Gas chromatography (GC)/mass (MS) analysis and GC/FID quantification

SPME is a rapid, sensitive technique without using a solvent for the extraction of analytes from samples; it is carried via the automatized fiber injection system coupled to chromatographic separation instrument for the extraction of volatile and semivolatile organic compounds. SPME-trapped volatile components were identified by GC (Agilent HP 6890, Agilent Technologies, Palo Alto, CA) coupled to a mass spectrometer (Agilent HP 5973, Agilent Technologies) or a flame ionization detector. The injected sample was separated on a 5% diphenyl/95% dimethylpolysiloxan capillary column column (30 m length, 0.25 mm inner diameter, and 0.25 μm film) (J&W Scientific, Santa Clara, CA). The gas chromatograph was programmed at a rate of 12°C/minute to 180°C, kept at 180°C for 5 minutes, operated under the following conditions: injector 220°C, column oven 40°C for 3 minutes, and finally ramped at a rate of 40°C/minute to 250°C and kept for 2 minutes and He carrier gas at 1 ml/minute. The HP quadrupole mass spectrometer was operated in the electron ionization mode at 70 eV and a source temperature of 180°C. Volatile components were identified using the procedure described in Farag and Wessjohann (2012) and peaks were identified by its retention indices relative to n-alkanes (C6–C20), mass spectrum matching to National Institute of Standards and Technology, and Wiley library database as well as published literature data.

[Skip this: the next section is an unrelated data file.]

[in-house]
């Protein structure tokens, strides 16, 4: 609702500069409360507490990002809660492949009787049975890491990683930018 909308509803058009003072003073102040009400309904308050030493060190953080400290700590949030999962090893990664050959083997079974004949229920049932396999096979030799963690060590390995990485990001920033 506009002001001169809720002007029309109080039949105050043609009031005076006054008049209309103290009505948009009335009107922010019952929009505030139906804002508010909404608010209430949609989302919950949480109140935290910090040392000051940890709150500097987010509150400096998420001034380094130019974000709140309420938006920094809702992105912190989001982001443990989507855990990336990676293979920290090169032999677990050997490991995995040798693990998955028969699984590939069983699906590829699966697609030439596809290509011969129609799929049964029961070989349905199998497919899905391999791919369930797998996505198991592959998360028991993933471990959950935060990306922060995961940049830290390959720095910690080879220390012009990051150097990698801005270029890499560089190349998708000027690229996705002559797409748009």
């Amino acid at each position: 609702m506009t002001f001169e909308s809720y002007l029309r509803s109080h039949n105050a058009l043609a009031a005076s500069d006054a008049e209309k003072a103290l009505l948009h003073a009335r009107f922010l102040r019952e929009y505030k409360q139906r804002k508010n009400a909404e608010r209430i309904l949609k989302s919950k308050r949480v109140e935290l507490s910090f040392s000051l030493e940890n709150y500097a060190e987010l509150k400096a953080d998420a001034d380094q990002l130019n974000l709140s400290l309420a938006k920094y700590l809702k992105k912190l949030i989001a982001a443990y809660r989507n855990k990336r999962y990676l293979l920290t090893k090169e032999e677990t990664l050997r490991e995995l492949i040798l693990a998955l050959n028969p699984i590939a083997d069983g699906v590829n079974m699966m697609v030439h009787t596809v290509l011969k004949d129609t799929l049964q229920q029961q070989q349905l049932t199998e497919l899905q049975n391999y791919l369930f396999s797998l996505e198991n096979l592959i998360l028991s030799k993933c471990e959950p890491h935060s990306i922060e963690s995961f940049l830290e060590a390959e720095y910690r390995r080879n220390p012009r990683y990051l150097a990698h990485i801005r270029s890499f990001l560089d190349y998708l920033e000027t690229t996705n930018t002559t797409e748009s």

Preliminary phytochemical screening

Sample of A. cunninghamii Aiton ex D. Don leaves was air-dried and ground to powder. The powdered sample was macerated in ethyl alcohol 70% for 3 days and then allowed for filtration and screened for the presence of the main classes of secondary metabolites such as flavonoids, tannins (Evans, 2002), sterols (Karnick, 1971), triterpenoids (Harborne and Baxter, 1999), saponins, cardiac glycosides, alkaloids (Fulton, 1937), anthraquinones (Fairbairn, 1949), and the presence of cyanogenic glycosides which were examined (Odugbemi, 2008) according to the approved methods of preliminary phytochemical tests.

Evaluation of antimicrobial activity